I gassed up at Springs Junction. I had to travel quickly because I had pre-paid the ferry at Picton for the  2.00pm sailing. At Springs Junction, my GPS showed I had 297km to travel in exactly three hours before the boat left. I could see I wasn’t allowed to dawdle, so I hightailed it. The weather was still clear, sunny and mainly blue with an occasional thunderhead passing me by. No rain yet.

I passed Murchison. The route headed east through Marlborough toward Blenheim and these roads were long and straight. I kept seeing signs where the speed limit of 100 was not a target, so I never aimed for that speed. I gained on my Estimated Arrival Time by some significant number of minutes and flew into Picton well on time.

I boarded the ferry. In the lounge during the 4 hour crossing, I sat with a group of other bikers, all travelling from the Ullysses Motorcycling club AGM in Invercargill and heading home to parts north. It was a convivial time. I met the latest Auckland club president, Rob Bisset, and had a chat for ages. I am myself a member of this club, and enjoyed the camaraderie.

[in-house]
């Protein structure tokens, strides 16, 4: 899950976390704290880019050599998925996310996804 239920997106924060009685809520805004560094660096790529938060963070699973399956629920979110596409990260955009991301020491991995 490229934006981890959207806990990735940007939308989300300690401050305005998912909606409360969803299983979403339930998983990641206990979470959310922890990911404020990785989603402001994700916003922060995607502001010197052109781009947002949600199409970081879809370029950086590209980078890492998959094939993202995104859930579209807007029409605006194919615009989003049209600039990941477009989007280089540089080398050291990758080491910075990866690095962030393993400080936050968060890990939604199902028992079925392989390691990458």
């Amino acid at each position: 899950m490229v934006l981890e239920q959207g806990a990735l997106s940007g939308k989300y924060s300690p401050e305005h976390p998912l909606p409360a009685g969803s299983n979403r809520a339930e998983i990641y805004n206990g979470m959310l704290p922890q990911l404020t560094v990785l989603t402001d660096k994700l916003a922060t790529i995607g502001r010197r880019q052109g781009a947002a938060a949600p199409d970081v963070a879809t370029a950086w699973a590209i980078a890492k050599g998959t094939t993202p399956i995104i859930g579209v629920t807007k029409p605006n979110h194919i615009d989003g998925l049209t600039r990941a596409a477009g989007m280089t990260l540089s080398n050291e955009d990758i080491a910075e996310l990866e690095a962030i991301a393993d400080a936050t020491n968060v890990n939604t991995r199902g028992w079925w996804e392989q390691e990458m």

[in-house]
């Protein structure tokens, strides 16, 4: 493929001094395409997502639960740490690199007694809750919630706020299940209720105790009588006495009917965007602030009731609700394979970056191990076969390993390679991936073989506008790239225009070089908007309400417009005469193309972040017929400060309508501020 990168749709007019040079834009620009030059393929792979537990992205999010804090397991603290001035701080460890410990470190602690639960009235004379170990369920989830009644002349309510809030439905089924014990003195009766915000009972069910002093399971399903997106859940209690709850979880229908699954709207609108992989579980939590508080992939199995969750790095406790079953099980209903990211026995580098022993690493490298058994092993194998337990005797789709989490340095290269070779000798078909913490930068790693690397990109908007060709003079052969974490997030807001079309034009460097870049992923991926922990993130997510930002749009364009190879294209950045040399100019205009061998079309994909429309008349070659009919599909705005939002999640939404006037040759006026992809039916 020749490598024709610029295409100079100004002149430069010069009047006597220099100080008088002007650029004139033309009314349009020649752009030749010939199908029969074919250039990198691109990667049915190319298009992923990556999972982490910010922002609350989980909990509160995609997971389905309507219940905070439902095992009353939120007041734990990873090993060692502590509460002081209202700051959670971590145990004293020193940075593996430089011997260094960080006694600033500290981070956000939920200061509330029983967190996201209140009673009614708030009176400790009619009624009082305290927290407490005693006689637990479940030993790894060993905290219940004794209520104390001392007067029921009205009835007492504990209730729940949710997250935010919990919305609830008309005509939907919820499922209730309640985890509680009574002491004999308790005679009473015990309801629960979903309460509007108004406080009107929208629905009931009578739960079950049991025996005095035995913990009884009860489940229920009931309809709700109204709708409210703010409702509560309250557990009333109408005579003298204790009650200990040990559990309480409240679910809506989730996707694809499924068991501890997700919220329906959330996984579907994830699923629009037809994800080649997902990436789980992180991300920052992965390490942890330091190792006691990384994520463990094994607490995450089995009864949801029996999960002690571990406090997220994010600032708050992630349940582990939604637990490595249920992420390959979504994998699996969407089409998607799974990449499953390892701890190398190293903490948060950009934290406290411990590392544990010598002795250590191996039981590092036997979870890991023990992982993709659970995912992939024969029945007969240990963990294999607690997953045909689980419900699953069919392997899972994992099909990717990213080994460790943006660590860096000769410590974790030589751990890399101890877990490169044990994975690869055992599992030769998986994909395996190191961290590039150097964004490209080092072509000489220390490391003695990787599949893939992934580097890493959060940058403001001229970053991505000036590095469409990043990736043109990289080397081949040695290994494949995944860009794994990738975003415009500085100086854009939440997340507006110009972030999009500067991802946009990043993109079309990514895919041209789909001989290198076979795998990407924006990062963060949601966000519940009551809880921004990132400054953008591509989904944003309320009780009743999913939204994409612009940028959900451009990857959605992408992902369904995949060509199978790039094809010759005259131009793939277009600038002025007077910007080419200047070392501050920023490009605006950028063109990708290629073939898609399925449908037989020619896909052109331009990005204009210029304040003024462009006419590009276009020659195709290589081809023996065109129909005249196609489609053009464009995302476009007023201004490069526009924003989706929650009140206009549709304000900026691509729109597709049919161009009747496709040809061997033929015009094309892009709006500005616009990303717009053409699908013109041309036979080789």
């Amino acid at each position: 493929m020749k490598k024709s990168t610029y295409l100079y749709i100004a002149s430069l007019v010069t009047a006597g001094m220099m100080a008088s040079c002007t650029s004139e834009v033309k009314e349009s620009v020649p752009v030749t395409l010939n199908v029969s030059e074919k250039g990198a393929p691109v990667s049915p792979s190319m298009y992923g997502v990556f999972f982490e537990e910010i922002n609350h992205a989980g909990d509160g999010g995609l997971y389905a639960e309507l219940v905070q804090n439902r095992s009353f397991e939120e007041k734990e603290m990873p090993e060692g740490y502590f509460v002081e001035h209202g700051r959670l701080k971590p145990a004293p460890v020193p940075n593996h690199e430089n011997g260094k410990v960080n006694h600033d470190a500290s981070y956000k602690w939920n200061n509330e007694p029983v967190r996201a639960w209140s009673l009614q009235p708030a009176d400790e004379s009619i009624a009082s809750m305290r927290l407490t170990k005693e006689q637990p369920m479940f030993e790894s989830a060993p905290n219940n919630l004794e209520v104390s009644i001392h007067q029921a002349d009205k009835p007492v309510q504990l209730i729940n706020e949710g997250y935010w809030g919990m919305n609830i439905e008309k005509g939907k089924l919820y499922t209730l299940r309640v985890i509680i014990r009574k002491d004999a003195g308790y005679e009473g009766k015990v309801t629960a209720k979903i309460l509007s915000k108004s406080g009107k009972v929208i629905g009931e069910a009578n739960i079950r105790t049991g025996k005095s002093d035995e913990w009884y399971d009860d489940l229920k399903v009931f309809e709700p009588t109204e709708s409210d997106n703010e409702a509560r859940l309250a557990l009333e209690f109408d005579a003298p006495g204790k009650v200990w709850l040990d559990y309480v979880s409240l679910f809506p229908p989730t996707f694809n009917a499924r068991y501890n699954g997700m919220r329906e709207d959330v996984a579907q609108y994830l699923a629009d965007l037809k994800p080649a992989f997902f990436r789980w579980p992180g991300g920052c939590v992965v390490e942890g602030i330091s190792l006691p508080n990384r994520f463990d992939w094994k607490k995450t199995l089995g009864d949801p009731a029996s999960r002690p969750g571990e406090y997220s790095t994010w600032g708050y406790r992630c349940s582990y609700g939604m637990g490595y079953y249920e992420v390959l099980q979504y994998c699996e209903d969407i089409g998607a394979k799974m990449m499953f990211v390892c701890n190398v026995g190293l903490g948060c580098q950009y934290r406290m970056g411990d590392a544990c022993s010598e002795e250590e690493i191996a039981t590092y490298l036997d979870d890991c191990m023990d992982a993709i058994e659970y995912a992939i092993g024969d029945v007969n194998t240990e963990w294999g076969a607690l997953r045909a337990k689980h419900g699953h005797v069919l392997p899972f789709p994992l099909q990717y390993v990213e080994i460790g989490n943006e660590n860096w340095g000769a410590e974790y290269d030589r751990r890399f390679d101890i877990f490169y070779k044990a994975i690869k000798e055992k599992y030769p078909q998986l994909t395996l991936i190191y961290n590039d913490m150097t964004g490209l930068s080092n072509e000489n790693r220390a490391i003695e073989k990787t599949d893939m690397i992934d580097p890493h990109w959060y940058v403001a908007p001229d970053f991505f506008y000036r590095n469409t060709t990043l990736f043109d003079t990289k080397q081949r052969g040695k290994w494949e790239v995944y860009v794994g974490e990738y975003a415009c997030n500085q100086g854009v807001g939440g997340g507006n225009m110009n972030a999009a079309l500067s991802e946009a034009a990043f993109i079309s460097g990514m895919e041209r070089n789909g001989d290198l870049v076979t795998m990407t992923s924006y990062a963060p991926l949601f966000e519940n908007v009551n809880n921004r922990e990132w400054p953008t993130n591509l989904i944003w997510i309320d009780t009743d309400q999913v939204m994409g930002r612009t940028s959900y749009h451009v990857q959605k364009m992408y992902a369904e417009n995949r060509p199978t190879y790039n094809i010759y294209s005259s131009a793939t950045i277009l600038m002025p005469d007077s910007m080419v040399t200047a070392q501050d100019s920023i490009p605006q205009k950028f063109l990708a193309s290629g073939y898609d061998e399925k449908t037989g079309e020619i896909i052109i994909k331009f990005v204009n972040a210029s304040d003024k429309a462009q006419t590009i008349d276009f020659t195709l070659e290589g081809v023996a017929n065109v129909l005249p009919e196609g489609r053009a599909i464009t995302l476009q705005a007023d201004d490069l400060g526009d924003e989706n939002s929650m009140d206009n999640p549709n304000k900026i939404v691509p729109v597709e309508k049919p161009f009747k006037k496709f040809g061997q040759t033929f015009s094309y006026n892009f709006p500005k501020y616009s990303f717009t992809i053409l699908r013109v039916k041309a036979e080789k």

The boat docked in Wellington about 5.30pm, just at rush hour. The rain was pouring down, finally my wet weather gear was to be tested. I rode about 30km north, out of the Wellington crazy traffic and into a motel for the night in a suburb called Mana. I managed to park my Suzuki Vstrom 650 under the terrace dry and snug as the rain settled in.

In the morning the weather was raining. I dressed again in all my wet weather gear and headed north. The traffic was heavier than I expected and I settled into the traffic flow keeping a good clear distance ahead.

The rain increased, and the winds rose. I was being buffeted as I rode by the cross winds. When I came to Bulls, the winds were very strong and directed east to west across my northern direction. The cross winds were moving me about my lane a fair bit now. The rain became deluge. The winds got stormier.